Uniform Resource Locator
Uniform Resource Locator (English: Uniform Resource Locator, abbreviation: URL, or Uniform Resource Locator, location address, URL address) is commonly known as web address, or URL for short. It is the address of a standard resource on the Internet, just like on the Internet. House number on the road. It was originally invented by Tim Berners-Lee as an address for the World Wide Web. It has now been compiled by the World Wide Web Consortium as an Internet standard RFC 1738.
In the history of the Internet, the invention of the Uniform Resource Locator is a very basic step. The syntax of the Uniform Resource Locator is general and extensible. It uses a part of the American Standard Code for Information Interchange to represent Internet addresses. The beginning of the Uniform Resource Locator generally marks the network protocol used by a computer network.
The standard format of the uniform resource locator is as follows:
[Protocol type]://[server address]:[port number]/[resource level UNIX file path][file name]?[query]#[fragment ID]
The complete format of the uniform resource locator is as follows:
[Protocol Type]://[Credentials Information Required to Access Resources]@[Server Address]:[Port Number]/[Resource Level UNIX File Path][File Name]?[Query]#[Fragment ID]
Among them, [Access Credentials Information], [Port Number], [Query], and [Fragment ID] are all optional items.
The Uniform Resource Locator of Hypertext Transfer Protocol includes the five basic elements of obtaining information from the Internet in a simple address:
Level URL mark symbol (for "//", fixed)
Credential information needed to access resources (can be omitted)
Server (usually a domain name, sometimes an IP address)
Port number (indicated by numbers, if it is the default value, it can be omitted)
Path (use the "/" character to distinguish each directory name in the path)
Query (The form parameters in GET mode start with the "?" character, each parameter is separated by "&", and then the parameter name and data are separated by "", usually encoded in UTF-8 URL, avoiding words The problem of meta conflict)
Fragment (starting with "#" character)
Take "https://zh.wikipedia.org:443/w/index.php?titlerandom page" as an example, where:
https, is the agreement;
zh.wikipedia.org is the server;
443 is the network port number on the server;
/w/index.php, is the path;
?titleSpecial: Random page, it is a query. Most web browsers do not require users to enter the "https://" part of the web page, because most web content is Hypertext Transfer Protocol files. Similarly, "443" is the commonly used port number for Hypertext Transfer Protocol documents (and "80" is the commonly used port number for Hypertext Transfer Protocol documents), so it is generally not necessary to specify it. Generally, users only need to type a part of the Uniform Resource Locator (such as "zh.wikipedia.org/w/index.php?titleSpecial:Random Page|Random Page").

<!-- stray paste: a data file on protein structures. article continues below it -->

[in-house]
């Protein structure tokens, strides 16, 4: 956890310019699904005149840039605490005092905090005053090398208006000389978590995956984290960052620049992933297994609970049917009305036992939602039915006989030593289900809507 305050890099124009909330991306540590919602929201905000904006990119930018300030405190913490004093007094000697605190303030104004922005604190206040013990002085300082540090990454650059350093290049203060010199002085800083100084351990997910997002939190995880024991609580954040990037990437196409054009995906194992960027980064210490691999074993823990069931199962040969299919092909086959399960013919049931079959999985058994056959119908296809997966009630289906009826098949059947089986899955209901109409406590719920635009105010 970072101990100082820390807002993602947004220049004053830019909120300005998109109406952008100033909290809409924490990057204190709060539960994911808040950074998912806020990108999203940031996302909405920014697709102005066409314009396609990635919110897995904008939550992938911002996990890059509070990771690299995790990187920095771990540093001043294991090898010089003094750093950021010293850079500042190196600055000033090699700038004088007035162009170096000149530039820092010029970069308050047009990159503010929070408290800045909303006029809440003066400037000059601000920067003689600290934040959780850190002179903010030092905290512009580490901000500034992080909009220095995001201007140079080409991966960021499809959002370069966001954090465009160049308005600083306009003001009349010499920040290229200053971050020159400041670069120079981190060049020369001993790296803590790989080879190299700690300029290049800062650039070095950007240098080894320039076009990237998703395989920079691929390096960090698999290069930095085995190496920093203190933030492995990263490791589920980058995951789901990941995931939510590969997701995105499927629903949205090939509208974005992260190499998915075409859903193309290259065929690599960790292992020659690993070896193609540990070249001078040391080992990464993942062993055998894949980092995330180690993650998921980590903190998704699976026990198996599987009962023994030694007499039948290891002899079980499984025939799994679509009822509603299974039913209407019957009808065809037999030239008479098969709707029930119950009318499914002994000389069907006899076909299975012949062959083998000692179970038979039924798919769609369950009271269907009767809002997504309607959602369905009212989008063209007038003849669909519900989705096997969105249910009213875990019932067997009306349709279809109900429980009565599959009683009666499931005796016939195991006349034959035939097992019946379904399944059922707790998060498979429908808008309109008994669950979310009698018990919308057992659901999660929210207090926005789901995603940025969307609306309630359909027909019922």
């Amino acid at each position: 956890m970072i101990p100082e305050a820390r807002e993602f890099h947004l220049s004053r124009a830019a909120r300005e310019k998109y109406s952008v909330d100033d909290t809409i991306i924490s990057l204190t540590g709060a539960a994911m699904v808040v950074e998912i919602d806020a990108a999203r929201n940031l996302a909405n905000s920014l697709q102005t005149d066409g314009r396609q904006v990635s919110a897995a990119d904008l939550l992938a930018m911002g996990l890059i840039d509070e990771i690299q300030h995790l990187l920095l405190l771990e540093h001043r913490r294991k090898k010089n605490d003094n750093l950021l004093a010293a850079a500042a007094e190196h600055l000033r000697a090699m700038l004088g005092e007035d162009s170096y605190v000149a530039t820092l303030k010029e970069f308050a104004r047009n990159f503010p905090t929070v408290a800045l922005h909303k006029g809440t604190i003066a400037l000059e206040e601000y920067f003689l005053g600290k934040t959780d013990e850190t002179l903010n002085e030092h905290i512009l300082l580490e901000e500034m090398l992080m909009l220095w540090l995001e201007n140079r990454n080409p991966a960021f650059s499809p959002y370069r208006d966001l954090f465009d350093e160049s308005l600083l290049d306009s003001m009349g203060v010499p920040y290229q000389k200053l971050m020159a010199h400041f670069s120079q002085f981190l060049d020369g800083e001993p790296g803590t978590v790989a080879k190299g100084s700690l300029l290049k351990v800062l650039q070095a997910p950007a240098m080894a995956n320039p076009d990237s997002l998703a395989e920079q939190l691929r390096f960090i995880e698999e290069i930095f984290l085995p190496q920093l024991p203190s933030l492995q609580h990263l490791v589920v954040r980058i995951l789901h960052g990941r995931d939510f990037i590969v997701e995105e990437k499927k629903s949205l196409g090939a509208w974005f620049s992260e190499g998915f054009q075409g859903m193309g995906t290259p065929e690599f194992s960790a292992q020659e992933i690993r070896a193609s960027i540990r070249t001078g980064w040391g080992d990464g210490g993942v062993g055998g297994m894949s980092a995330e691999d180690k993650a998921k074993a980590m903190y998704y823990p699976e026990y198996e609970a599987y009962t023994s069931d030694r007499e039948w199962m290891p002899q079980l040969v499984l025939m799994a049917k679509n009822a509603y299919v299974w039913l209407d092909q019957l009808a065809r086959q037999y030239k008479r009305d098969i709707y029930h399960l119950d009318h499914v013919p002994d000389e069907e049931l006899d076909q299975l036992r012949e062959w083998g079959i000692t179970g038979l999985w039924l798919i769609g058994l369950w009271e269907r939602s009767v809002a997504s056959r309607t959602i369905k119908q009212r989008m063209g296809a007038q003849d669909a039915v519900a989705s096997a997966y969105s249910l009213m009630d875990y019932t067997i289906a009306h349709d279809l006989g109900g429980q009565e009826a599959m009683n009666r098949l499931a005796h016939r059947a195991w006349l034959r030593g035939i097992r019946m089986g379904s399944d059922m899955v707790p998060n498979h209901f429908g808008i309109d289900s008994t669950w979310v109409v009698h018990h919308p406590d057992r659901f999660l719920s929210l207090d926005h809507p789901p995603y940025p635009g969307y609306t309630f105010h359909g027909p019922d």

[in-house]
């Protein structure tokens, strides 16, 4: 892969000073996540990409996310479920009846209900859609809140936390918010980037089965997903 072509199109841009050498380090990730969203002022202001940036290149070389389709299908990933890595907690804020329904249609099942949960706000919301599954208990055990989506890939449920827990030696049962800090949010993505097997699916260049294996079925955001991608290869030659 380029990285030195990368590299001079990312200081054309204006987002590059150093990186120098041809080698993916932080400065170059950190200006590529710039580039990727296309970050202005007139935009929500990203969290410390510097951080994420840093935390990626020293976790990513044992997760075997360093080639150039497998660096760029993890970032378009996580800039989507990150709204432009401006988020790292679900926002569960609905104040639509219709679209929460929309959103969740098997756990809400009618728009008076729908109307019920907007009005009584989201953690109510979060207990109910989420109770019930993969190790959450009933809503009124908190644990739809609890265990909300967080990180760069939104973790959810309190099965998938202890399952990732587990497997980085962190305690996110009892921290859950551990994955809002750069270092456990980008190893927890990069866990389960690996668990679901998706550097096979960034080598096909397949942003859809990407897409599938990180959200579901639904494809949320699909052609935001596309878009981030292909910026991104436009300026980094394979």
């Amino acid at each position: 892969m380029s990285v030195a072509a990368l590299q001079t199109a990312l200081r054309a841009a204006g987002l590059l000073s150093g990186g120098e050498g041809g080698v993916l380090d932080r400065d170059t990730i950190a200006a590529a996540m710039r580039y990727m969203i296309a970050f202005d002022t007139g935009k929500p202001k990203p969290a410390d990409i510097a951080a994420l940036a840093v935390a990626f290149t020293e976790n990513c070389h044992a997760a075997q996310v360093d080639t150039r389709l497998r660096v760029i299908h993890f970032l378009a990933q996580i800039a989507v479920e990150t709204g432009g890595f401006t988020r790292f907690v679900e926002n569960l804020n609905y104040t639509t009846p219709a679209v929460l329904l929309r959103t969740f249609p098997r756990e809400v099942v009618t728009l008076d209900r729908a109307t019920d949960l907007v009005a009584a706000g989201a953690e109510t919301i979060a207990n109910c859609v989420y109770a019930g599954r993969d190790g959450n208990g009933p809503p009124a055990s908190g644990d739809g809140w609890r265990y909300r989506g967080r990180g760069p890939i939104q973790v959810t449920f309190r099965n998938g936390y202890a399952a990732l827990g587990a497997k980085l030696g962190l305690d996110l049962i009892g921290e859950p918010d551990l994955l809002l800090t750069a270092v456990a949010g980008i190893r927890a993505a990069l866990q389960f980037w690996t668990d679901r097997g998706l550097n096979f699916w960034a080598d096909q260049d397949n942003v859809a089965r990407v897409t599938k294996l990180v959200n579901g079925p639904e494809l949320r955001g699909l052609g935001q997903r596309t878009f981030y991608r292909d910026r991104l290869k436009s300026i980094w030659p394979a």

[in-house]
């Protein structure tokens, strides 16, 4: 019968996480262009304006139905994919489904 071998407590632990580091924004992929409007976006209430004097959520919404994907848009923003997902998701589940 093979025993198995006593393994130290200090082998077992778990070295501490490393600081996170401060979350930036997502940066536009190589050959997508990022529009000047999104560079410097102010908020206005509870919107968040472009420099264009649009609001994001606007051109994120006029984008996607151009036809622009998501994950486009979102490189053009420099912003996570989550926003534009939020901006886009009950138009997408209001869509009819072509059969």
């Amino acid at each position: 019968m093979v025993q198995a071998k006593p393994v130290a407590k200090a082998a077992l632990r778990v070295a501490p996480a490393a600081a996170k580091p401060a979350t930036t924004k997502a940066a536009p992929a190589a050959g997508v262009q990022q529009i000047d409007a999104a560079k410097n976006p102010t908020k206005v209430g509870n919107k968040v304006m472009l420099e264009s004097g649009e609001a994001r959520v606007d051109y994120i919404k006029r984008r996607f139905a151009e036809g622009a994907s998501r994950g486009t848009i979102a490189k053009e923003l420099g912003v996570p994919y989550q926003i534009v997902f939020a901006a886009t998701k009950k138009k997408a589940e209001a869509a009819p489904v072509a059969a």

Because the hypertext transfer protocol allows the server to redirect the browser to another web page address, many servers allow users to omit part of the web page address, such as "www". Technically speaking, the omitted web page address is actually a different web page address. The browser itself cannot determine whether this new address is accessible, and the server must complete the redirection task.
The Uniform Resource Locator is not only used as a web page address, but the JDBC client also uses the Uniform Resource Locator to connect to its database server. In contrast, ODBC's connection string has the same function, but it does not use URL format, but a key-value pair separated by semicolon and equal sign.
The following is a uniform resource locator for an Oracle database:
Uniform Resource Identifier (URI)
Uniform Resource Name (URN)
World Wide Web Consortium-Naming and Addressing (page archive backup, stored in the Internet Archive) (English)
Used for online URL decoding on the Internet (support Ascii, utf-8, big5, gb2312, euc-jp, euc-kr encoding, etc.) (page archive backup, stored in the Internet Archive)